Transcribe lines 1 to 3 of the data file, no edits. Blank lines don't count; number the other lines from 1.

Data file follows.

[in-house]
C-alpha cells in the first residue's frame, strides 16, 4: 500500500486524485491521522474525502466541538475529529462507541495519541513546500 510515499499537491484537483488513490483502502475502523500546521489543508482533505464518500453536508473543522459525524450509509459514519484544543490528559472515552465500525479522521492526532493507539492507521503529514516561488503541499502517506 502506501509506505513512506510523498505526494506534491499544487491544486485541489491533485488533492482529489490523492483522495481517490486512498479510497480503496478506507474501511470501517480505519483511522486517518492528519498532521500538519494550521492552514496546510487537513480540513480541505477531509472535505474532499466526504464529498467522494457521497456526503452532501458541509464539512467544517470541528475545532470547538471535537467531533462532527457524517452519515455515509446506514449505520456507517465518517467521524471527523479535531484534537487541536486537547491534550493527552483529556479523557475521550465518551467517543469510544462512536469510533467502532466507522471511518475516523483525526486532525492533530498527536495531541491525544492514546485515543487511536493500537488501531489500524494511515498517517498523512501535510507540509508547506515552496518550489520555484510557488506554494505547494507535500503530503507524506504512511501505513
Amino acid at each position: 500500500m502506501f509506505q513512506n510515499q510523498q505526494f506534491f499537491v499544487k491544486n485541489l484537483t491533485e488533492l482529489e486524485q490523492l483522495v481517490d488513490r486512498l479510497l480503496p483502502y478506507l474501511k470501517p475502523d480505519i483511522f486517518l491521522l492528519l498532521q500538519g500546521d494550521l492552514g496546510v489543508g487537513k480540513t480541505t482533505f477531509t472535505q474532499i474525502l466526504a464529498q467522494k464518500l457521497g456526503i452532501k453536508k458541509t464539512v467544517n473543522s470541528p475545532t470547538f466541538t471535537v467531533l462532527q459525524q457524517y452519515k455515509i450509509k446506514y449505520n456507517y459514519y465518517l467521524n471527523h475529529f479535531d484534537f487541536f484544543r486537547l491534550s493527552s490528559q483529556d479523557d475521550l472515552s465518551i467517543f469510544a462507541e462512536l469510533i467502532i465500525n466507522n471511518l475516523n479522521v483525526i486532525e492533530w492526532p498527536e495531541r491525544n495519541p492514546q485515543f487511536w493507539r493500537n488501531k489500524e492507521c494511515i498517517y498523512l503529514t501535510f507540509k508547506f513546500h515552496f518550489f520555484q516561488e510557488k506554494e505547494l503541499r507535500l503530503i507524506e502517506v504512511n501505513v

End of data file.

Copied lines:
[in-house]
C-alpha cells in the first residue's frame, strides 16, 4: 500500500486524485491521522474525502466541538475529529462507541495519541513546500 510515499499537491484537483488513490483502502475502523500546521489543508482533505464518500453536508473543522459525524450509509459514519484544543490528559472515552465500525479522521492526532493507539492507521503529514516561488503541499502517506 502506501509506505513512506510523498505526494506534491499544487491544486485541489491533485488533492482529489490523492483522495481517490486512498479510497480503496478506507474501511470501517480505519483511522486517518492528519498532521500538519494550521492552514496546510487537513480540513480541505477531509472535505474532499466526504464529498467522494457521497456526503452532501458541509464539512467544517470541528475545532470547538471535537467531533462532527457524517452519515455515509446506514449505520456507517465518517467521524471527523479535531484534537487541536486537547491534550493527552483529556479523557475521550465518551467517543469510544462512536469510533467502532466507522471511518475516523483525526486532525492533530498527536495531541491525544492514546485515543487511536493500537488501531489500524494511515498517517498523512501535510507540509508547506515552496518550489520555484510557488506554494505547494507535500503530503507524506504512511501505513
Amino acid at each position: 500500500m502506501f509506505q513512506n510515499q510523498q505526494f506534491f499537491v499544487k491544486n485541489l484537483t491533485e488533492l482529489e486524485q490523492l483522495v481517490d488513490r486512498l479510497l480503496p483502502y478506507l474501511k470501517p475502523d480505519i483511522f486517518l491521522l492528519l498532521q500538519g500546521d494550521l492552514g496546510v489543508g487537513k480540513t480541505t482533505f477531509t472535505q474532499i474525502l466526504a464529498q467522494k464518500l457521497g456526503i452532501k453536508k458541509t464539512v467544517n473543522s470541528p475545532t470547538f466541538t471535537v467531533l462532527q459525524q457524517y452519515k455515509i450509509k446506514y449505520n456507517y459514519y465518517l467521524n471527523h475529529f479535531d484534537f487541536f484544543r486537547l491534550s493527552s490528559q483529556d479523557d475521550l472515552s465518551i467517543f469510544a462507541e462512536l469510533i467502532i465500525n466507522n471511518l475516523n479522521v483525526i486532525e492533530w492526532p498527536e495531541r491525544n495519541p492514546q485515543f487511536w493507539r493500537n488501531k489500524e492507521c494511515i498517517y498523512l503529514t501535510f507540509k508547506f513546500h515552496f518550489f520555484q516561488e510557488k506554494e505547494l503541499r507535500l503530503i507524506e502517506v504512511n501505513v